From Publishers Weekly
Real estate trumps true love in this often hilarious, British black comedy of manners and property values. After the second-story balcony of London lawyer Michael's townhouse crashes at his feet, nearly killing him, he decides to take a holiday to sort out his unhappy life. His wife, Rebecca, miserable with motherhood and marriage, is glad to see him and their introverted three-year-old, Hamish, hie off to the fine old country farm of Michael's university friend Adam Hansbury. But all is not well at Egypt, the oddly named Hansbury estate. Patriarch Paul is hospitalized, but no one visits him; his audacious ex-wife (Adam's mother) remains a frequent "guest" at her former home, where Paul's current wife doles out money, food and complaint to the malcontent step- and grandchildren who come and go. Even Adam is acting strangely. As the discord among the Hansburys escalates to violence and revenge, Michael becomes privy to a secret that unites the family where love and filial piety failed. Whitbread-winner Cusk (The Country Life, etc.) serves up crisp prose full of the unexpected pleasures of observation and metaphor, but this is a book about clever people behaving venally, and as such, the only person to really root for is poor silent Hamish.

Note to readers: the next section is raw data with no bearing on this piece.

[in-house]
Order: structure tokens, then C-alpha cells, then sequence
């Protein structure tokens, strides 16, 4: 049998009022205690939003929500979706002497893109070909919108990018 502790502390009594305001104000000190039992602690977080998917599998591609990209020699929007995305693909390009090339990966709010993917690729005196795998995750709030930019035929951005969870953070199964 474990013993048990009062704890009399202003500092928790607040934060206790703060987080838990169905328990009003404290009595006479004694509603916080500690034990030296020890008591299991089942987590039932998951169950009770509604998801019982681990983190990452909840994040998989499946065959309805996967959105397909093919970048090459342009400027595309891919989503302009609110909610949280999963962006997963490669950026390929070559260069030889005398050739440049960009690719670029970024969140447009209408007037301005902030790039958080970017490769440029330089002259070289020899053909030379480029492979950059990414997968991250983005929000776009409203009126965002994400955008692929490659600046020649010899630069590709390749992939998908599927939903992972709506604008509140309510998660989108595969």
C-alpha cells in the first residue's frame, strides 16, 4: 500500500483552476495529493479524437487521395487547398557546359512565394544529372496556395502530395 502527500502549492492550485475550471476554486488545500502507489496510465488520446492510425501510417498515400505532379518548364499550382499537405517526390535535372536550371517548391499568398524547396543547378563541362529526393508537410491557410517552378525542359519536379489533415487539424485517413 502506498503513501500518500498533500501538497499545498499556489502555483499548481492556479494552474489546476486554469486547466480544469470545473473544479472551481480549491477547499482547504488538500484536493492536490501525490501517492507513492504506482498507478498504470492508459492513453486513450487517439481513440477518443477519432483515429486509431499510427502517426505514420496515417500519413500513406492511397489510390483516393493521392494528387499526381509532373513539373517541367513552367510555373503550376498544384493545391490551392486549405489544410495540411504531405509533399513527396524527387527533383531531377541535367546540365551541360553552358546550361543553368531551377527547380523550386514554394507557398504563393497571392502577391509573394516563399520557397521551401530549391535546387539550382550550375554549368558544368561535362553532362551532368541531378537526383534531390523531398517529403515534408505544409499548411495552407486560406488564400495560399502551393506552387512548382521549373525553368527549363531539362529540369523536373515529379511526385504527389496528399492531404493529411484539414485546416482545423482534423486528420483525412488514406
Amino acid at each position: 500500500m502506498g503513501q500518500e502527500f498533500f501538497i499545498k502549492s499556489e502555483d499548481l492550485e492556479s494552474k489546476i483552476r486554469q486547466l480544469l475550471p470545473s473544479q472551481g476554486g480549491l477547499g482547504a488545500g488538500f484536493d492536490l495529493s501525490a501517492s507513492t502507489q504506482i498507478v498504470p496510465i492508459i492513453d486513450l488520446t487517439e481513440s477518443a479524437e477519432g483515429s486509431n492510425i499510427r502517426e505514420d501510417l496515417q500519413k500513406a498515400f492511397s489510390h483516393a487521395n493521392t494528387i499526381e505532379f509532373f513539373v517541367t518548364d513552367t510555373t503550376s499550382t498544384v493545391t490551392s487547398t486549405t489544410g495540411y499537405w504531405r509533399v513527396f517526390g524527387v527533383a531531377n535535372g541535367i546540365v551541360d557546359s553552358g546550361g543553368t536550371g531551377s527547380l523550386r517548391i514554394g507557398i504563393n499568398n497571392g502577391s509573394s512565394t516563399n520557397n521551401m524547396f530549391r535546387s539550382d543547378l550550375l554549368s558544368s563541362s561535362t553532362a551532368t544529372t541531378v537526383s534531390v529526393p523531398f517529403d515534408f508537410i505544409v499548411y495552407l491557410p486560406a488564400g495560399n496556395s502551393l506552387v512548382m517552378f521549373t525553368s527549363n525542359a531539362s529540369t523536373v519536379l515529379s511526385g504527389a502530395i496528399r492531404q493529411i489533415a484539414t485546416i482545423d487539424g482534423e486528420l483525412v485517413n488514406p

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Cusks fifth novel was long listed for the Booker Prize, an honor that somehow belies its good, but unspectacular, reviews. A work that wordsmiths will love for its dialogue, In the Fold speaks of youth, privilege, and disillusionmentbut, unlike Gatsby in Fitzgeralds The Great Gatsby or Charles in Waughs Brideshead Revisited, Michael understands the deception of appearances. Praised for her limning of psychic and emotional complexity, Cusk establishes convincing stereotypes of wealth, just to tear them down and cast a revelatory light on the treachery of it all. A few critics, however, saw Michael as a "sneering" narrator who infuses the book with meanness (Spectator); others thought too little happened to too many people. In sum, the novel is depressing, to be sure, but its a playful, biting comment on human relationships.
Copyright © 2004 Phillips & Nelson Media, Inc.
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